Here’s an editorial going out later today in the name of the Center for Kentucky Progress. Preliminary version was posted on dKos, for some feedback. Here you go:
The Coming Progressive Tide
I spent most of my childhood vacations at Murrell’s Inlet, a sleepy vacation spot south of Myrtle Beach. In addition to bait and groceries, one of the supplies you always picked up at the all-purpose corner market was a tide chart. I learned, early on, how to read that chart, because many vacation activities — fishing and crabbing, swimming at the beach, taking the boat down the channel — were tied to the tides. “We’ll go when the tide changes” was a familiar response when I asked to do something.
I also learned, as I got older, to read the tides while out on the boat. (If you didn’t learn, you risked being stuck in the mud when the tide turned.) One phenomenon we loved to show “newbies” was the bobber versus sinker trick. At just the right time, you could float a bobber on top of the water and it would show the tide going one direction. Then you would take a second line, weight it with a sinker, put it in near the first, and watch in amazement as the two lines moved in opposite directions. In reality, the tide had already started turning, but under the water’s surface; on the surface it looked as if things were as they had been.
This, I think, is an accurate metaphor for what is happening in this country right now. For decades, the conservative political philosophy has been ascendant. It currently controls the White House, the Senate, and the House, and may very well soon control the Supreme Court. Yet, at this moment of triumph for the conservative movement, I believe that under the surface the tide has already turned.
There is a growing sense of discontent with the direction of the country, and not just from the left. Citizens across the political spectrum are beginning to feel that our government, and our country, is not working. We are supposedly the greatest nation on the planet, and yet we lag behind most other developed nations in education, health care, infrastructure, and basic services. We have become the largest debtor nation on the planet, and the federal deficits have hamstrung our ability to think big and act decisively.
The right has chanted their mantra of “less government, lower taxes” for years, and once in power, they have been true to their word. Since 1980, with a brief respite during the Clinton years, we have seen unending cuts in both government revenue and government expectations. Today, citizens are looking around, and they don’t like what they see. They don’t like the two-class nation we have become. They don’t like a government that functions poorly, or not at all. And they don’t like a system that abandons the poor, the powerless, and the weak.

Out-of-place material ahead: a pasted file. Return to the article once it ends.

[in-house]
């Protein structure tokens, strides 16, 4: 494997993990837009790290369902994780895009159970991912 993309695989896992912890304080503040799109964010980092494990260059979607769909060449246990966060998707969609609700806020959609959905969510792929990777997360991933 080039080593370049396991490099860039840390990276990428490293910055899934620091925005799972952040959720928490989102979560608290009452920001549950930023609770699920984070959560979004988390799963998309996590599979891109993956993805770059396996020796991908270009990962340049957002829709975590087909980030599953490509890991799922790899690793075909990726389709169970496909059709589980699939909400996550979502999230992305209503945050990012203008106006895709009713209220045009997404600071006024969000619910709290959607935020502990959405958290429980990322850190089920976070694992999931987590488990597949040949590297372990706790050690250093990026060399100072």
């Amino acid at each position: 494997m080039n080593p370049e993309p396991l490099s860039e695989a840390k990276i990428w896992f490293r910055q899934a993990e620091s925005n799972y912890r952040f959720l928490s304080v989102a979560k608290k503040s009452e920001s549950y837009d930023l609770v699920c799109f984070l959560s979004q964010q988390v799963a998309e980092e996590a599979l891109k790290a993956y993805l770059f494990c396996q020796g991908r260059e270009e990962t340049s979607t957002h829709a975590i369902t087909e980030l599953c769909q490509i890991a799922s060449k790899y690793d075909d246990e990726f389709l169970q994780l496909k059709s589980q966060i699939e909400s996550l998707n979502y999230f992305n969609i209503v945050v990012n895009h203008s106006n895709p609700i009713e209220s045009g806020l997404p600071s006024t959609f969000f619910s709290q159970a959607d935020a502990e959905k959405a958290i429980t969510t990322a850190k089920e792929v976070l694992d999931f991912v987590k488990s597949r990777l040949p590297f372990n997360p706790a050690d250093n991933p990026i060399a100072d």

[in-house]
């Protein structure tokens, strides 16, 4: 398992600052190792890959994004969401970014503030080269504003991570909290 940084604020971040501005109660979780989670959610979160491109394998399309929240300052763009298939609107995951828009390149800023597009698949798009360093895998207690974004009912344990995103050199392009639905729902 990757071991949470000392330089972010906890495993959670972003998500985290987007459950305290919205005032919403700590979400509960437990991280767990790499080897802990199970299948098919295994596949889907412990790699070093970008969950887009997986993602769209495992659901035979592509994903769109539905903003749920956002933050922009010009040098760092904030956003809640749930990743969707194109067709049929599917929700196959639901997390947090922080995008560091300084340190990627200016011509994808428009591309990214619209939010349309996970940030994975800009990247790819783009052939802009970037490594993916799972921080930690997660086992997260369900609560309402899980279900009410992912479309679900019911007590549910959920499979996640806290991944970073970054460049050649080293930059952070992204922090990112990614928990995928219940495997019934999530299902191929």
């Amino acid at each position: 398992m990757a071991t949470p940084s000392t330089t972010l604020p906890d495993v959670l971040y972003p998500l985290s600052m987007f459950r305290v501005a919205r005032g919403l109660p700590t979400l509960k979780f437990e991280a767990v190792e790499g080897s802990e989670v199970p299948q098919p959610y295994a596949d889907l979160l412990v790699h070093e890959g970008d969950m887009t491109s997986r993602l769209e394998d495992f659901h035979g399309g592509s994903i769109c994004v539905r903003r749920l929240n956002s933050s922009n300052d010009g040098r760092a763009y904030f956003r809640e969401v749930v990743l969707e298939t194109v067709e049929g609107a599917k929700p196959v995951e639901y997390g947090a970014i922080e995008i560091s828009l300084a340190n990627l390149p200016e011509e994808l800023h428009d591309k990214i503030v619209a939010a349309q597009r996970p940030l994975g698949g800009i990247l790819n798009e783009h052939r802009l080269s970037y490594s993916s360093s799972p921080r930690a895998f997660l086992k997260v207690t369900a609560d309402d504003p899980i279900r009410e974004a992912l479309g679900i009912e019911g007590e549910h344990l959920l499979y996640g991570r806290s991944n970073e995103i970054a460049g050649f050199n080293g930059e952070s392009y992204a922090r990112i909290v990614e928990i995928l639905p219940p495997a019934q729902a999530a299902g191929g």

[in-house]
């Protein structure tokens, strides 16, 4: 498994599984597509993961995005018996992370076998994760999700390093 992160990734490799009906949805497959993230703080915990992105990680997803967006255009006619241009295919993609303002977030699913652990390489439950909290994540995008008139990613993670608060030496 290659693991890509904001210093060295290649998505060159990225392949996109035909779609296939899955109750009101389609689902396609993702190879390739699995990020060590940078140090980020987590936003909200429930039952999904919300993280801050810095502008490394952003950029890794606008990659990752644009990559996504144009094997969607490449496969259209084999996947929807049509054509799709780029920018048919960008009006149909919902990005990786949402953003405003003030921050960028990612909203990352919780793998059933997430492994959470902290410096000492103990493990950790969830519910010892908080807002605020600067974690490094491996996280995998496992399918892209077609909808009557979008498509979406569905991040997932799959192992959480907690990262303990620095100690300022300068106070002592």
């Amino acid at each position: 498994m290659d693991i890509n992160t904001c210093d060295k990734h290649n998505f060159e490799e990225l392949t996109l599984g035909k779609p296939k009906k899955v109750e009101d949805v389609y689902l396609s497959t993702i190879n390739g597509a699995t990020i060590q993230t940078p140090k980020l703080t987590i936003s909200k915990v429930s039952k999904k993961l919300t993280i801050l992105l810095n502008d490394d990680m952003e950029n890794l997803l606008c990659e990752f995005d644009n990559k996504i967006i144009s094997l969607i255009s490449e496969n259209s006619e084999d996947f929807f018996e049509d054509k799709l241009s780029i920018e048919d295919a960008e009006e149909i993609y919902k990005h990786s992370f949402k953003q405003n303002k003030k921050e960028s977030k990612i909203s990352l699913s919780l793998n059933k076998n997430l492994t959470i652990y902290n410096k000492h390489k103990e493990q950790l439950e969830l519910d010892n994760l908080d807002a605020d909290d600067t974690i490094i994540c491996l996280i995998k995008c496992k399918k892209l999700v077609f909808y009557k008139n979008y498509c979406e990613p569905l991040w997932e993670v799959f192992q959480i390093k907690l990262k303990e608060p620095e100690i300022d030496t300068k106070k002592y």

It is time to stop talking about “big” or “small” government. For some time, I have been speaking and writing about “effective government,” and this seems to strike a chord. We need a government that figures out the problems, figures out a way to deal with them, asks all its citizens to share in the sacrifice, and then deals with the problems effectively. We need a government that invests in all its citizens, not just the richer of the two classes. We need a government that leads, not a government that cowers in the corner, afraid of angering its “base.”
That government is coming. The country is turning, with growing speed, from a far right philosophy to a progressive one. From young and old, left and right, we are hearing calls for healthcare coverage, and education reform, and sustainable growth. Governments that make a difference are highlighted, and programs that work are applauded. Beginning in next year’s elections, we will begin to see the tide turn at the polls, as well.
I began writing this some weeks ago, before Katrina hit the Gulf Coast. After a week of watching and reading, just like all of us, I now believe that this unparalleled national tragedy will only accelerate the tidal change. Americans have watched, with growing horror and disgust, the end result of the far right agenda: a government incapable of dealing with something that isn’t a tax cut. The anger will not soon cool. A new wave of citizen candidates determined to make government actually serve the people, and a greater wave of voters determined to elect them, will sweep the “government is the problem” crowd from office.
The bobber line is still moving inland, but the sinker line is the truth. The tide is turning, has turned, and the conservative movement will soon be left behind, mired in the mud it created. The progressive tide is coming.
Bruce Maples is the Policy Director for the Center for Kentucky Progress, a non-partisan progressive think tank located in Louisville, Kentucky. He can be reached at firstname.lastname@example.org.